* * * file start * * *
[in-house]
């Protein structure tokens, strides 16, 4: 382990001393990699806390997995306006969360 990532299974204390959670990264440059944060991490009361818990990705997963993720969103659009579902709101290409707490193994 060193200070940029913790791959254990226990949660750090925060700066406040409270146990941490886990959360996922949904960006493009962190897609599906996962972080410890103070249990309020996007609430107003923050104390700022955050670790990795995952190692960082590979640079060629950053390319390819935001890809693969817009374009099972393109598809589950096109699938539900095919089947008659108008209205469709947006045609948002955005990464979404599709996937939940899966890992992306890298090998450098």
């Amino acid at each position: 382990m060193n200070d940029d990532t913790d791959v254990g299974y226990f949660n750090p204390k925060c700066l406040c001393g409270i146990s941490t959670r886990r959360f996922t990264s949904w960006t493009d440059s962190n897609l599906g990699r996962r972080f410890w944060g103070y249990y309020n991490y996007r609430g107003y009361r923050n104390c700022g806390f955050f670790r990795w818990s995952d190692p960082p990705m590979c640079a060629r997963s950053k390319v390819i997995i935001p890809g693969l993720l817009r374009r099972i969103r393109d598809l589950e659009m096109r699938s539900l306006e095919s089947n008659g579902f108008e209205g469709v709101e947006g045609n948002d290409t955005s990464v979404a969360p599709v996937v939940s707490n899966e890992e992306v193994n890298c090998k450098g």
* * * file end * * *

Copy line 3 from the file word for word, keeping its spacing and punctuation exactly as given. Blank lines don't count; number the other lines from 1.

């Amino acid at each position: 382990m060193n200070d940029d990532t913790d791959v254990g299974y226990f949660n750090p204390k925060c700066l406040c001393g409270i146990s941490t959670r886990r959360f996922t990264s949904w960006t493009d440059s962190n897609l599906g990699r996962r972080f410890w944060g103070y249990y309020n991490y996007r609430g107003y009361r923050n104390c700022g806390f955050f670790r990795w818990s995952d190692p960082p990705m590979c640079a060629r997963s950053k390319v390819i997995i935001p890809g693969l993720l817009r374009r099972i969103r393109d598809l589950e659009m096109r699938s539900l306006e095919s089947n008659g579902f108008e209205g469709v709101e947006g045609n948002d290409t955005s990464v979404a969360p599709v996937v939940s707490n899966e890992e992306v193994n890298c090998k450098g």